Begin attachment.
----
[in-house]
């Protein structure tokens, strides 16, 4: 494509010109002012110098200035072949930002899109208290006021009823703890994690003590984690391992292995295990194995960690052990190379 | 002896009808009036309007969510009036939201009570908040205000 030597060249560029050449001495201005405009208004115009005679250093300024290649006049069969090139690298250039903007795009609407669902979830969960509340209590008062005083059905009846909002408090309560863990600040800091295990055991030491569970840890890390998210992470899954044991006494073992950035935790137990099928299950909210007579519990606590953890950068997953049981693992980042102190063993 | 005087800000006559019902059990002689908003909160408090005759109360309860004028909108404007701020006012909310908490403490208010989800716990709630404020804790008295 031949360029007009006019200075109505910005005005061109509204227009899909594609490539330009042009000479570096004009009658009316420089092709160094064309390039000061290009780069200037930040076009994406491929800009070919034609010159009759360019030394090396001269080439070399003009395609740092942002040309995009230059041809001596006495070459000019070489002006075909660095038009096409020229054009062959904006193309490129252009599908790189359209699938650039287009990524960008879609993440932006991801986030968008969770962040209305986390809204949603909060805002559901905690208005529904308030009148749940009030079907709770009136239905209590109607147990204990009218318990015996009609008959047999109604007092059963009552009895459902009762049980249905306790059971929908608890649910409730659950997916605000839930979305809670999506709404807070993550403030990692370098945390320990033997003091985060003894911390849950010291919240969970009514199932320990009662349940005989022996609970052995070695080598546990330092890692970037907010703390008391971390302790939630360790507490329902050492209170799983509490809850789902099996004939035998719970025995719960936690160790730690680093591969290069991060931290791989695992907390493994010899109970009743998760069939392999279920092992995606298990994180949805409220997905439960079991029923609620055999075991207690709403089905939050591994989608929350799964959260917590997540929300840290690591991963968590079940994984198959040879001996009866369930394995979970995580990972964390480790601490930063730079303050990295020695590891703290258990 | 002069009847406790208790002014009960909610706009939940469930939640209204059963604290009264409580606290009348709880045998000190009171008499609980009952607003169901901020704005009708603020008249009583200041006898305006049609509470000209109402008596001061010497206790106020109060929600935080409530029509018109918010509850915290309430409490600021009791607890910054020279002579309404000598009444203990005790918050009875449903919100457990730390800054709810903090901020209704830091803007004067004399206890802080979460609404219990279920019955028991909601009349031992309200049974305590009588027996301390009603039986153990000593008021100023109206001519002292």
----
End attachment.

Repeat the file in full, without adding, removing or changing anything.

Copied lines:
[in-house]
């Protein structure tokens, strides 16, 4: 494509010109002012110098200035072949930002899109208290006021009823703890994690003590984690391992292995295990194995960690052990190379 | 002896009808009036309007969510009036939201009570908040205000 030597060249560029050449001495201005405009208004115009005679250093300024290649006049069969090139690298250039903007795009609407669902979830969960509340209590008062005083059905009846909002408090309560863990600040800091295990055991030491569970840890890390998210992470899954044991006494073992950035935790137990099928299950909210007579519990606590953890950068997953049981693992980042102190063993 | 005087800000006559019902059990002689908003909160408090005759109360309860004028909108404007701020006012909310908490403490208010989800716990709630404020804790008295 031949360029007009006019200075109505910005005005061109509204227009899909594609490539330009042009000479570096004009009658009316420089092709160094064309390039000061290009780069200037930040076009994406491929800009070919034609010159009759360019030394090396001269080439070399003009395609740092942002040309995009230059041809001596006495070459000019070489002006075909660095038009096409020229054009062959904006193309490129252009599908790189359209699938650039287009990524960008879609993440932006991801986030968008969770962040209305986390809204949603909060805002559901905690208005529904308030009148749940009030079907709770009136239905209590109607147990204990009218318990015996009609008959047999109604007092059963009552009895459902009762049980249905306790059971929908608890649910409730659950997916605000839930979305809670999506709404807070993550403030990692370098945390320990033997003091985060003894911390849950010291919240969970009514199932320990009662349940005989022996609970052995070695080598546990330092890692970037907010703390008391971390302790939630360790507490329902050492209170799983509490809850789902099996004939035998719970025995719960936690160790730690680093591969290069991060931290791989695992907390493994010899109970009743998760069939392999279920092992995606298990994180949805409220997905439960079991029923609620055999075991207690709403089905939050591994989608929350799964959260917590997540929300840290690591991963968590079940994984198959040879001996009866369930394995979970995580990972964390480790601490930063730079303050990295020695590891703290258990 | 002069009847406790208790002014009960909610706009939940469930939640209204059963604290009264409580606290009348709880045998000190009171008499609980009952607003169901901020704005009708603020008249009583200041006898305006049609509470000209109402008596001061010497206790106020109060929600935080409530029509018109918010509850915290309430409490600021009791607890910054020279002579309404000598009444203990005790918050009875449903919100457990730390800054709810903090901020209704830091803007004067004399206890802080979460609404219990279920019955028991909601009349031992309200049974305590009588027996301390009603039986153990000593008021100023109206001519002292």